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Review: Sunwatchers, 'II'

Note: NPR's First Listen audio comes down after the album is released. However, you can still listen with the Spotify or Apple Music playlist at the bottom of the page.


When you live with music long enough, the lessons you learn take on different characters. How you experience the lyrics of Neil Young's "Don't Let It Bring You Down" as a 20-something can be profoundly different decades later. The true is same of challenging, instrumental music. The ferocious free jazz and raw, unwinding compositions of saxophonist Albert Ayler were an inspiration to Dark Meat over a decade ago. In numbers that sometimes swelled to 18 members, the Athens, Ga.-based band applied Ayler-ian noise to Southern rock in a manic carnival atmosphere. Having witnessed the spectacle myself back in the day, it was fun and weird and occasionally debaucherous, but Dark Meat was only scratching the surface of what made Ayler so pivotal.

Brooklyn's Sunwatchers features three former members of Dark Meat (Jim McHugh on assorted guitars, Jeff Tobias on saxophones and keyboards, and drummer Jason Robira) plus bassist Peter Kerlin, who often plays in Chris Forsyth & The Solar Motel Band. In four years, they've quickly ascended to a paramount of psychedelic music, a brew potent with free jazz, gonzo rock, droning Thai folk melodies, minimalism and mutant funk. Since they've made New York their home, members have been the backing band for saxophonist Arthur Doyle, and have a double album on the way with guitar madman Eugene Chadbourne. They also combine with other Brooklyn experimental musicians in Drunk Foreigner Band, a passion project that pays electric tribute to the music of Thailand and Laos.

These worlds align as II, the second album by Sunwatchers. "Nose Beers" announces its Thais (sorry) to the debut, a rollicking melody played on the electric phin, underpinned by a swinging rhythm section. But as Tobias bounces on the keys like one of John Cale and Terry Riley's Church of Anthrax jams and overdubbed horns refract the melody with frontline force, it becomes clear that the band has locked into another dimension. Both "The Hot Eye" and "The Works" display a clear understanding of Rhys Chatham's guitar maximalism (masqued as minimalism), weaving wurlitzers and saxophones in and out of repetitive strums of distorted guitar. The tracks take their time to establish ecstatic drones of their own — the former a trebly wash, the latter locking into a motorik groove — and pay off in euphoric squalls.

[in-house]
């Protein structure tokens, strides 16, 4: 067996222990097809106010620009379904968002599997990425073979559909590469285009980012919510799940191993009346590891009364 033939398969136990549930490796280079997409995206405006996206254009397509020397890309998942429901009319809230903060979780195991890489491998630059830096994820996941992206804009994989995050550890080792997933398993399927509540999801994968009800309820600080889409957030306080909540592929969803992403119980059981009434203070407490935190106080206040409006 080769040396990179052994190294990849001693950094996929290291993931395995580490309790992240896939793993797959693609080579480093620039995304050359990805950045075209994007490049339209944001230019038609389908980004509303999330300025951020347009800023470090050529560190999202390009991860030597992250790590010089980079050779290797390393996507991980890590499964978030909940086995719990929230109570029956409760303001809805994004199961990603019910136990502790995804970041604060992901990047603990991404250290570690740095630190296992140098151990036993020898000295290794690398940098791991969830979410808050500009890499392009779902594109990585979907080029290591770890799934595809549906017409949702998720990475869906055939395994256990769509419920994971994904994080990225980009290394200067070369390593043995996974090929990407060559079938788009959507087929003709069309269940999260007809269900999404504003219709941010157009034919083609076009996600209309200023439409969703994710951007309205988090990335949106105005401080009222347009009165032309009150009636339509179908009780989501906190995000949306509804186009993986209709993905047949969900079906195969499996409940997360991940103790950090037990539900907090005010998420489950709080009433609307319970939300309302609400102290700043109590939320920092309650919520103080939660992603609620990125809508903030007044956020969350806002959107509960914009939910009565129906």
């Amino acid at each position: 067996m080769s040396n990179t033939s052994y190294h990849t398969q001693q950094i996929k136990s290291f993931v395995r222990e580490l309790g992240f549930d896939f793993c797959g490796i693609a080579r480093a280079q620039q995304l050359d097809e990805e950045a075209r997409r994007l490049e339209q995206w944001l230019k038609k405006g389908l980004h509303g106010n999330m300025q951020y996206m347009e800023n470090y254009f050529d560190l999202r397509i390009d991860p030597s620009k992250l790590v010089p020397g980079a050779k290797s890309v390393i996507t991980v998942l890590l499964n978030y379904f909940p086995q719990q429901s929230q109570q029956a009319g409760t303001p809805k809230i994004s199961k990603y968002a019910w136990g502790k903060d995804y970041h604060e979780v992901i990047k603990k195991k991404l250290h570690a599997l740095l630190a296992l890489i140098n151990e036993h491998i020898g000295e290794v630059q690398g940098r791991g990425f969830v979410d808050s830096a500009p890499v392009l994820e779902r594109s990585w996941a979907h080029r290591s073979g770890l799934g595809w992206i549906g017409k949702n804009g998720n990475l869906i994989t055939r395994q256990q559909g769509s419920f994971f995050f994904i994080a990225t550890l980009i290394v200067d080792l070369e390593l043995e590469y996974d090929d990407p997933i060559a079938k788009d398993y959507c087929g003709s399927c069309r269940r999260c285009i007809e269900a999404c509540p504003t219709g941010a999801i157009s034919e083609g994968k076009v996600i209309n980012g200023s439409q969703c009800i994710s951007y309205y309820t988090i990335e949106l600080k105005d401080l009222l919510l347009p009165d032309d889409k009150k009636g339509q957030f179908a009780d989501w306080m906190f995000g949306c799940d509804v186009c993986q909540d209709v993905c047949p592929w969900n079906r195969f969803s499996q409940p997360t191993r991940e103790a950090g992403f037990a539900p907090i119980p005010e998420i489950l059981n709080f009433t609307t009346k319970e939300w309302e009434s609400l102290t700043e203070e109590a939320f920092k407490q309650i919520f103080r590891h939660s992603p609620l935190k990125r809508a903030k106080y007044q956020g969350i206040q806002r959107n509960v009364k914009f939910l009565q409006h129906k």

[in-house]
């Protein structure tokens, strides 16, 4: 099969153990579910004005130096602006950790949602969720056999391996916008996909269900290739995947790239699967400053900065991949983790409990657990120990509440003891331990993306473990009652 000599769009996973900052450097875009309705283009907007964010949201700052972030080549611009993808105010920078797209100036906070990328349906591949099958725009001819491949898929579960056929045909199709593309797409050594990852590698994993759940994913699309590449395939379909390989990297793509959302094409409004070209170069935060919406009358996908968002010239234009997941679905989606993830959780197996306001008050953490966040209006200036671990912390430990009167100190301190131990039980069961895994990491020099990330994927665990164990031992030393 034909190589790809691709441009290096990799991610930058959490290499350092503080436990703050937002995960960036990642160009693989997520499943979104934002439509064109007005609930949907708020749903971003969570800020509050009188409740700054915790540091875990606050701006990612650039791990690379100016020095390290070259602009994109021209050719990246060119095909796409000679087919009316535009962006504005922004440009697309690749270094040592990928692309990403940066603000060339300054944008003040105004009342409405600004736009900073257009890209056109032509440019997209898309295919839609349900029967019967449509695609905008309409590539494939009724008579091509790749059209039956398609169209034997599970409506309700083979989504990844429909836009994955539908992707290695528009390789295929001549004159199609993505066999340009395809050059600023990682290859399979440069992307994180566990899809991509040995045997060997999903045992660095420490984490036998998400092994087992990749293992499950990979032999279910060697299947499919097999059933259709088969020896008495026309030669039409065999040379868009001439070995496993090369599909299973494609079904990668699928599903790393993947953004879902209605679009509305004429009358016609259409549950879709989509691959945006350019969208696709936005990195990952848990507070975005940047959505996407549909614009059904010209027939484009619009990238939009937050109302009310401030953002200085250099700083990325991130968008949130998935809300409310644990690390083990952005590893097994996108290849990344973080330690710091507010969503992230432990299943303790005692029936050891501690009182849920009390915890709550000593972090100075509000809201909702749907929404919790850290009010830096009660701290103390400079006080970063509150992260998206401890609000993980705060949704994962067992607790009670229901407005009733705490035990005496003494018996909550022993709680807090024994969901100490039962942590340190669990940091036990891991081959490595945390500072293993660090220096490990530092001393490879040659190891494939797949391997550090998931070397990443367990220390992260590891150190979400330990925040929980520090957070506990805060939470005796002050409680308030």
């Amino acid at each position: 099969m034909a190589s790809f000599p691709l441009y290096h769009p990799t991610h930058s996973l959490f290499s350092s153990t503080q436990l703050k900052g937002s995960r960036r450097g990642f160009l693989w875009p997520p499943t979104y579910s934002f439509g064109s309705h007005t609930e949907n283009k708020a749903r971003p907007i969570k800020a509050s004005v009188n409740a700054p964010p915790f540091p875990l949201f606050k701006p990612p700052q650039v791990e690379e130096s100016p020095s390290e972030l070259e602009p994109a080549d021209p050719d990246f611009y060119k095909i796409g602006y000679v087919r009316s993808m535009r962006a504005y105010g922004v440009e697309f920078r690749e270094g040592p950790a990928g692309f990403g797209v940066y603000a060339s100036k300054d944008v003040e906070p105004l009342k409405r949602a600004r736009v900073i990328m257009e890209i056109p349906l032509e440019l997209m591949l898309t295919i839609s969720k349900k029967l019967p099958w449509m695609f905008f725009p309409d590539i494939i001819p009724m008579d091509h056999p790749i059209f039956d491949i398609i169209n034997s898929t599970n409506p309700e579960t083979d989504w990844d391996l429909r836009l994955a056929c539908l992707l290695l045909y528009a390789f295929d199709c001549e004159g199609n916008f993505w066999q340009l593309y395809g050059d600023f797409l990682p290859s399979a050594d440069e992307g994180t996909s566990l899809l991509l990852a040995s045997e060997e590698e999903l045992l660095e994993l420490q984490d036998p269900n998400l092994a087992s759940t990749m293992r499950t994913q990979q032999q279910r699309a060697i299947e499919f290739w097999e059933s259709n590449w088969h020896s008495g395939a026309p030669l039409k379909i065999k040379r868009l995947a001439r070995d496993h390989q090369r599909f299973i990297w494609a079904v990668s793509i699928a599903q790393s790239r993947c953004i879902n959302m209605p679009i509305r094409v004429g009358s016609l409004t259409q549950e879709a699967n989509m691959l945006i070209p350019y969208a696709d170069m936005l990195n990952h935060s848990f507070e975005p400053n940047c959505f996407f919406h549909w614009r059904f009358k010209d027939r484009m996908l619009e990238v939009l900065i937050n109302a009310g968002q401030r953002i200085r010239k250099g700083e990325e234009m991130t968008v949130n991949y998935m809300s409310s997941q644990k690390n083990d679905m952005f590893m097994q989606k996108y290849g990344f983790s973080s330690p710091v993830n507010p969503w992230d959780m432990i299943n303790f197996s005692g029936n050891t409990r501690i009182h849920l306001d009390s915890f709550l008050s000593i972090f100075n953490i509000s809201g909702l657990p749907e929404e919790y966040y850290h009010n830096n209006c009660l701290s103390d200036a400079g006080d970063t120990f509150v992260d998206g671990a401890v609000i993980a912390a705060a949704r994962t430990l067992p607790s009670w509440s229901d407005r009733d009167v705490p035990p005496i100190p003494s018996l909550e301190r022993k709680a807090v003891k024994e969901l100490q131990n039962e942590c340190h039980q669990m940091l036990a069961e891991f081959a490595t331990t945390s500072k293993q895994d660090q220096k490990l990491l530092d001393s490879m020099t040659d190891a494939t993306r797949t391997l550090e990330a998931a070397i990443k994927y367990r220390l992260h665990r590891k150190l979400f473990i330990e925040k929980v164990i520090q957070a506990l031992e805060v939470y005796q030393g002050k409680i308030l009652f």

Sunwatchers lift up Albert Ayler's affirmative and prophetic notion that music is the healing force of the universe. "We believe this and preach this and do what we can to live this," the band writes in a lengthy manifesto included with the album. Like the song that bears the phrase, the members of Sunwatchers see a broken system and are determined to use their wild, fun and howling music to "stand in solidarity with the dispossessed, impoverished and embattled people of the world," as embroidered on the album's cover. The band are outspoken activists and proceeds of the album do go to prison reform, but the instrumental compositions speak just as loud. Listen close enough to "There Are Weapons You Can Bring To School" and you'll hear a love cry in the lingering moments between the mournful melody and cymbal crashes, the drone acting as a desperate ellipses. II closes with "Flowers of the Water (For Lou)," a martial hymn that slowly builds like Godspeed You! Black Emperor found its way into a gospel service, with a wordless melody sung by Brigid Dawson (Thee Oh Sees). This is where Sunwatchers digs into a righteous and raucous fervor, knowing that before you can heal a universe, we must heal ourselves.

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